It keeps it more personal and more engaging. Someone new to interviews sometimes feels they need to look at a camera. But I’ve observed how reporters react when the person they’re interviewing is not even looking at them. It doesn’t go over well. I recommend having a real conversation with the reporter. Another thing is if you’re asked a question you don’t know the answer to, don’t try and fake it or make up answers. Don’t feel like you’re on the spot and have to answer, because then it just comes across like that.
I recommend an easy, organic way to say “Yeah, I’m not sure” and then move onto the next question. You’re under no obligation. Now in terms of questions to avoid, that’s a much bigger conversation. You need to know your client well, know their history — publicly and even privately to a large degree — and know what sort of questions they might be asked that may need to be pre-considered and gone over.
It’s tough to give a general answer on this since it’s very much on a case-by-case basis. You need to know your client very well, know their campaign, know their brand, know the business of PR and the media and how it all interrelates.
M&C: I love that because it seems that people do have an easier time with the media and with their public perception when they are being themselves and are being genuine.
When they are doing what you’re saying and just being themselves and being real and having a conversation, it seems that in those interviews people don’t tend to get in trouble as much, in my opinion, as opposed to when they’re trying to pull a rabbit out of the hat and be fake. People smell fakeness from 12 miles away.
Rick Krusky: I couldn’t agree more. I think being real is key. And also preparing. For people who are new to carpets, I also recommend figuring out how they want to pose for photographs, how they want to look, look through Getty images, for example, and look at other celebs.
It’s important because, like I said earlier, there are no do-overs. Some people jump onto a carpet and do whatever they do, but then later they see the photos and maybe don’t like them and maybe they’ll want them taken down.
But the bottom line is, once you step out onto that carpet, it’s fair game. The photographers own the rights. What’s done is done. So preparation is important. Now, of course, those who’ve been doing it forever or are pros know exactly what to do.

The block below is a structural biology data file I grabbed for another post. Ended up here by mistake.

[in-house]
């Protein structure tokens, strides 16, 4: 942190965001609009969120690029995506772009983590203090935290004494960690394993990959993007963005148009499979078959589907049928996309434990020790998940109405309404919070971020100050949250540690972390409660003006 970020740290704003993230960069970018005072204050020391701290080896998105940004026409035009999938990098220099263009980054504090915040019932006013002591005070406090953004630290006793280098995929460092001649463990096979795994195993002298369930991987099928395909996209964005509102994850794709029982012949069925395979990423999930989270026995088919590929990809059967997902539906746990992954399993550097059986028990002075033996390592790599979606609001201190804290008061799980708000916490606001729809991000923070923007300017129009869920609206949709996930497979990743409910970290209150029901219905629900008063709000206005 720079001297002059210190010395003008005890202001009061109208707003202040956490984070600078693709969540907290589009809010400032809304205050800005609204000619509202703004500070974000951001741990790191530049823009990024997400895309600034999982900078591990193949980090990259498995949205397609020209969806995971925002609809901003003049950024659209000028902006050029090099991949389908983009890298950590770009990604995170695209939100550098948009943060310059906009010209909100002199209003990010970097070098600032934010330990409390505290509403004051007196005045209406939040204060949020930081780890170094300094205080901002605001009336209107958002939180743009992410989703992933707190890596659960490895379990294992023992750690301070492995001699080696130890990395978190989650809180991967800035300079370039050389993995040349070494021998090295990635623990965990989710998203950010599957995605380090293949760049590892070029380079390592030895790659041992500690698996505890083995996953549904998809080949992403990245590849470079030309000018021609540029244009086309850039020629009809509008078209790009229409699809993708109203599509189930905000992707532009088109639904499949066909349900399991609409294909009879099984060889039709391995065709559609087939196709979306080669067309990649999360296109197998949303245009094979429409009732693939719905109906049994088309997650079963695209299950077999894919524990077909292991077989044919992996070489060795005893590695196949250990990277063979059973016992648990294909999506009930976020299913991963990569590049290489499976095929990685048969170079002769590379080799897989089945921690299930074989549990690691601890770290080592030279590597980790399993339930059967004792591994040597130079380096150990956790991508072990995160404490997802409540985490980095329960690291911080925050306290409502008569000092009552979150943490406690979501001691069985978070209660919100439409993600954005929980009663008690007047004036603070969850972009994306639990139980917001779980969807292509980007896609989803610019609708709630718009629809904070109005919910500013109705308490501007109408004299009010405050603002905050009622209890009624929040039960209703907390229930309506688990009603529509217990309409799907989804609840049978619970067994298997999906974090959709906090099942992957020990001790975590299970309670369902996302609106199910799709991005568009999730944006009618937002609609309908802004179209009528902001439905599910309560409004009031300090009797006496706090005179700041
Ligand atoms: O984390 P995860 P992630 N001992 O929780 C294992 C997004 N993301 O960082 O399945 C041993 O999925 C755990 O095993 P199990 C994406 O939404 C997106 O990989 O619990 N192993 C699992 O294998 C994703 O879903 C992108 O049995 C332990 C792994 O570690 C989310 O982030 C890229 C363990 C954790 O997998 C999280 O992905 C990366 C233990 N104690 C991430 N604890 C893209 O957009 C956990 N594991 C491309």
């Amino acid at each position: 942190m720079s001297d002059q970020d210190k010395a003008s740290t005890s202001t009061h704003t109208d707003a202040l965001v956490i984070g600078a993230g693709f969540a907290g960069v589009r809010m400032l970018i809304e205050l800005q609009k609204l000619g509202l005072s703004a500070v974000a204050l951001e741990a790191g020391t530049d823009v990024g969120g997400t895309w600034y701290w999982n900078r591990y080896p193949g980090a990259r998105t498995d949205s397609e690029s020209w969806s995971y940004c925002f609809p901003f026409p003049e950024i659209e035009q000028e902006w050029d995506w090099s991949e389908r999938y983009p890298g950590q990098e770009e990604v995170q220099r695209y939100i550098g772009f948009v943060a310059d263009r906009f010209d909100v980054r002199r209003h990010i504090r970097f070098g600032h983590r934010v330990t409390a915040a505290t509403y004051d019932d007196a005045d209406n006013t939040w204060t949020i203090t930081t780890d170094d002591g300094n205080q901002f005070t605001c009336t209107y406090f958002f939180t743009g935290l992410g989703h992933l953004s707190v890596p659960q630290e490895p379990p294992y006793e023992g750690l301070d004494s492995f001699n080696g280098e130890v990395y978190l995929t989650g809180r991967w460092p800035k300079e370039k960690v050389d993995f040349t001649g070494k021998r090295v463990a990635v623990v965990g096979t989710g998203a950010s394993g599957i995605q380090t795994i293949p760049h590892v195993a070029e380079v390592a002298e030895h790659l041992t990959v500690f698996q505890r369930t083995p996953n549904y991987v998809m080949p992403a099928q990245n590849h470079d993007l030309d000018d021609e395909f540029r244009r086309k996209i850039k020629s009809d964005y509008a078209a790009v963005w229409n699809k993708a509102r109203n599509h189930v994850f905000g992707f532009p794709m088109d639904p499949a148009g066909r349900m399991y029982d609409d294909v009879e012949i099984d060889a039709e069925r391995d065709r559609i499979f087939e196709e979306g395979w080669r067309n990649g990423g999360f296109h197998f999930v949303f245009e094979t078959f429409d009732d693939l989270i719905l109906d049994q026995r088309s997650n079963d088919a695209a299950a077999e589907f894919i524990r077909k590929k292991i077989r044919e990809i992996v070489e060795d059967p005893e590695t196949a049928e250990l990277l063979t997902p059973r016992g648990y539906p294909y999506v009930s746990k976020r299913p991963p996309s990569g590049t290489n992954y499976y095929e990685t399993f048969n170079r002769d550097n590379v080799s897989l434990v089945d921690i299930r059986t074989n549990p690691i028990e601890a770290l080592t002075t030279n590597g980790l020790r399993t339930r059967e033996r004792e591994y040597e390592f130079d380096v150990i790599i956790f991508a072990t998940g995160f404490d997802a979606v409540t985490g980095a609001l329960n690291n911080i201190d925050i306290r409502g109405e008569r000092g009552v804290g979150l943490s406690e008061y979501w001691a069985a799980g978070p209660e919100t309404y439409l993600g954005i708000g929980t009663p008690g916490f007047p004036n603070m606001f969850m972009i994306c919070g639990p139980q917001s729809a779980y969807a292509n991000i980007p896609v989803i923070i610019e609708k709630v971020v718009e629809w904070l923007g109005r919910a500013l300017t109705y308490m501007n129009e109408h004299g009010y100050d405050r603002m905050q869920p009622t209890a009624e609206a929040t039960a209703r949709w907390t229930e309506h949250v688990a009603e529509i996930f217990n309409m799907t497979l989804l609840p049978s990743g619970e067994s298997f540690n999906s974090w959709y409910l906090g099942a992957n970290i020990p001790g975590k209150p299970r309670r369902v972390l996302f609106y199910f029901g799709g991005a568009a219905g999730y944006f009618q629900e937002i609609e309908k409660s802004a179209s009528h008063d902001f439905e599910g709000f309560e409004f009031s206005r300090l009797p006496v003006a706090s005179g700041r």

M&C: One thing I have noticed that I really like about MWPR that I think makes it stand out from a lot of publicity companies in the industry is that you take on more than the stereotypical client (musician, actor, public figure).
You tend to take on people with all sorts of cool, unique projects and I really relate to that because I love covering that stuff. I love hearing about whatever a person’s gift is, whatever you’re good at, let’s talk about that because I think that everyone has a gift.
What caused you guys to lean in that direction of just saying hey we’re going to open ourselves up to all sorts of projects, all sorts of people? What inspired that business model?
Rick Krusky: That kind of evolved over the years. We first started with entertainment. My partner Marlan Willardson, the “MW” in MWPR, came from movie publicity. She was on the Paramount lot for years before we founded our own company. And we live in Los Angeles too, so Hollywood was sort of our world.
But early on we started to get requests from others who weren’t necessarily in the entertainment industry. So we expanded our scope to encompass entertainment and lifestyle. But what I really look for in a client is “fit.” Do they fit with us? Do we fit with them? Is what they’re looking for what we do? And most importantly, do I think we can help them achieve what they’re looking for?
In other words, it has to make sense to me, regardless of their brand genre. I look at it this way: We know our world and we have our business model. We know how to help get media exposure for clients and how to assist in reputation and PR. So then it just becomes a matter of getting to know the client well, which I mentioned earlier.
After that, we just apply what we know to the specific brand. So the field the client is in is not as important as knowing the client well and knowing how to apply our skillset to them.
We worked with an attorney at one point who was very well renowned in the entertainment industry. But he was an attorney, and we’re not “legal publicists.” Lawyers don’t have publicists, right? But it was just a matter of getting to know him and his world and then applying what we do to it. We got him some really great press.
M&C: Where do you see MWPR going in the future?
Rick Krusky: My hope is that we’ll continue to expand. You know it’s funny because we’re a boutique firm. We like to work very closely with our clients. I think expanding would be good, but there’s also something about keeping it very manageable and remaining close to the clients that I think is appealing to a lot of people and winds up being beneficial too. I think there’s something cool about that.
Follow Rick Krusky on Instagram: @rickkrusky
Follow MWPR on Instagram: @mwprinc